“North Korea will be a WMD threat for the foreseeable future, because [Kim Jong Un] remains strongly committed to the country’s nuclear weapons, the country is actively engaged in ballistic missile research and development, and Pyongyang’s (chemical and biological) efforts persist,” says an unclassified intelligence assessment released Tuesday by the Office of the Director of National Intelligence.
After two failed presidential summits with Trump, North Korea has greeted the incoming Biden team with a series of provocations, including harsh rhetoric and a short-range missile test. But so far, the regime has not taken the far more provocative steps of testing a long-range missile or a nuclear weapon, both of which it has done previously.
There is always a chance, however, that Biden’s bid for negotiations fails, and North Korea falls back on its pattern of aggressive and attention-seeking behavior, including threatening its neighbors and testing dangerous weapons. If that happens, the only real option short of war — covert CIA operations aside — is more economic sanctions, experts say.
Critics point out that years of sanctions of various kinds have failed to convince the North to denuclearize. But in fact, observers say, the U.S. has never mounted the sort of sustained and biting sanctions campaign against North Korea that the Obama administration used to push Iran to bargain, resulting in a 2015 nuclear agreement from which Trump withdrew, but which Biden is seeking to restore.
“It took three years of really hard sanctions for Iran to come to the negotiating table,” Terry said.
Those sanctions included penalties against European and other banks accused of violating the law by doing business with Iran. So far, no administration has been willing to levy similar “secondary sanctions” against Chinese banks that keep North Korea afloat.
“The U.S. imposed $8 billion to $9 billion in fines on U.K. and French banks for money laundering for Iran, but $0 in fines on Chinese banks for money laundering for North Korea,” said Bruce Klingner, a former CIA analyst and Korea expert at the Heritage Foundation.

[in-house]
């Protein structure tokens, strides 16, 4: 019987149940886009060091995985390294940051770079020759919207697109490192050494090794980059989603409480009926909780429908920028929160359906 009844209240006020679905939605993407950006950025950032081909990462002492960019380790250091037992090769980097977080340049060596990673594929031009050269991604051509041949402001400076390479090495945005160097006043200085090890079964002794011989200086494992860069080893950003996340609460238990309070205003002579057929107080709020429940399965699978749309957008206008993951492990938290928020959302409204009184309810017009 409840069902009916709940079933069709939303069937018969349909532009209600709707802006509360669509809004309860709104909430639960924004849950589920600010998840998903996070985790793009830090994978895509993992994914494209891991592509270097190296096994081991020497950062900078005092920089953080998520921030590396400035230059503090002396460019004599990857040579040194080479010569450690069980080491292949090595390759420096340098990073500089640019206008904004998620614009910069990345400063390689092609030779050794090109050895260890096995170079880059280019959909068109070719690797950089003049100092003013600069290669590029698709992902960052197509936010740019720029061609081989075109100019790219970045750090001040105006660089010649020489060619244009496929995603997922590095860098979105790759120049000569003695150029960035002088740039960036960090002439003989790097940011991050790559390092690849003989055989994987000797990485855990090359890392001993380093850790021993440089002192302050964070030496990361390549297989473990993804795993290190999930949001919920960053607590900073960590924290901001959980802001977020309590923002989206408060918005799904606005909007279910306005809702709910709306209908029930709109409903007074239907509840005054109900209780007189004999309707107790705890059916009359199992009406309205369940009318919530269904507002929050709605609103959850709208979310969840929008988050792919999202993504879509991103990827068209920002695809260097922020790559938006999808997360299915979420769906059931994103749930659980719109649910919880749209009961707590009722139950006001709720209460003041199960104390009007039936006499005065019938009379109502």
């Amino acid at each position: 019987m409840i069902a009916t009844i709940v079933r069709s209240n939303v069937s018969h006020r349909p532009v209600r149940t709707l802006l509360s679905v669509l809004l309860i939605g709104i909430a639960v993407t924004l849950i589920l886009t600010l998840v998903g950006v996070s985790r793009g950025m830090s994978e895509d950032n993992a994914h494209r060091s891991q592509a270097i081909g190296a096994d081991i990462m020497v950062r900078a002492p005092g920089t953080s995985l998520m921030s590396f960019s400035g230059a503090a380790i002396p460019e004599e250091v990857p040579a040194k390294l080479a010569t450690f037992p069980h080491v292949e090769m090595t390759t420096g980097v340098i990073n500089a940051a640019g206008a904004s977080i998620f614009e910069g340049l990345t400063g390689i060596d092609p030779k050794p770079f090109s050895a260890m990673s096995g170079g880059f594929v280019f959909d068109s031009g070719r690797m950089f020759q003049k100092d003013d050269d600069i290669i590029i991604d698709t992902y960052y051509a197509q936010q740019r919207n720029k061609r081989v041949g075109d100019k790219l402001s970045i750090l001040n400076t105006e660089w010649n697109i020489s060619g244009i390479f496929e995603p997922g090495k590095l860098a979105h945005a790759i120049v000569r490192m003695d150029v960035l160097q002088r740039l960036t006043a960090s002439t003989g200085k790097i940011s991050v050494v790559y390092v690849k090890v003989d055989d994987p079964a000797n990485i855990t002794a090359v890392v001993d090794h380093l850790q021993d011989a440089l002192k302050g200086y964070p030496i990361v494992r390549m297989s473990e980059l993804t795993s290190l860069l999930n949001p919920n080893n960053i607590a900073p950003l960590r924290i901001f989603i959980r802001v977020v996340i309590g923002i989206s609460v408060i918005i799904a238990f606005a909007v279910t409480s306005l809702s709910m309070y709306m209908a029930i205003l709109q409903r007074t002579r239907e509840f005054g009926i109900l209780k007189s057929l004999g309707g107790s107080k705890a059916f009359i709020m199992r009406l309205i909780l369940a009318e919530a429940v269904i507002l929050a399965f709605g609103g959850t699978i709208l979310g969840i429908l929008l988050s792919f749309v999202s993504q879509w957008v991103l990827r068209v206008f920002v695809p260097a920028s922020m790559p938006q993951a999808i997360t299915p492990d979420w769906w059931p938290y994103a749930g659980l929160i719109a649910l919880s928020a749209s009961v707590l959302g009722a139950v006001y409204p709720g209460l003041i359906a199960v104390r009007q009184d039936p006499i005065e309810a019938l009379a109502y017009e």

Klingner and other North Korea experts cite a single telling exception to that rule: An action against an obscure bank in Macau that they say could be a blueprint for putting the squeeze on North Korea.
The Treasury Department imposed sanctions on Banco Delta Asia in 2005, accusing it of laundering money for the North Korean regime. Soon, more than two dozen financial institutions had pulled back from doing business with North Korea, imperiling its finances. Even many top U.S. officials were surprised at how hard the sanctions had bitten.
“You Americans finally have found a way to hurt us,” Cha, then the point person on Korea policy, recalls an inebriated North Korean diplomat mumbling during a round of toasts at a negotiation.
But two years after the sanctions on the bank were imposed — including the freezing of $25 million in North Korean assets — the U.S. gave the money back, paving the way for North Korea to re-enter the international banking system. It was part of a deal that was supposed to result in the unwinding of North Korea’s nuclear weapons program.
That didn’t happen, of course, yet no similar sanctions have been levied since.
Joshua Stanton, who runs the blog OneFreeKorea and is one of the foremost experts on North Korea sanctions, argues that United Nations reports on sanctions compliance regularly provide evidence that could be used to penalize companies, but the U.S. has rarely acted on that material.
“Why are we more tolerant of Chinese banks violating North Korea sanctions than Barack Obama was of European banks that violated Iran sanctions?” asked Stanton.
One reason, Cha and others say, is because the U.S. has long sought China’s help in pressuring North Korea.
“We’ve always been careful about going after Chinese,” Cha said. “It’s a balancing act — there’s a desire to have Chinese cooperation in the negotiations.”
In order for diplomacy to work, it must be backed by a credible threat of force, the former Trump administration official and other experts say.
“The only way to get the North to agree to anything is sanctions plus a military threat, and diplomatic pressure,” the former official said.
In response to questions from NBC News, a spokesperson for the National Security Council said, “The North Korea review is in its final stages and we’re not going to get ahead of that.”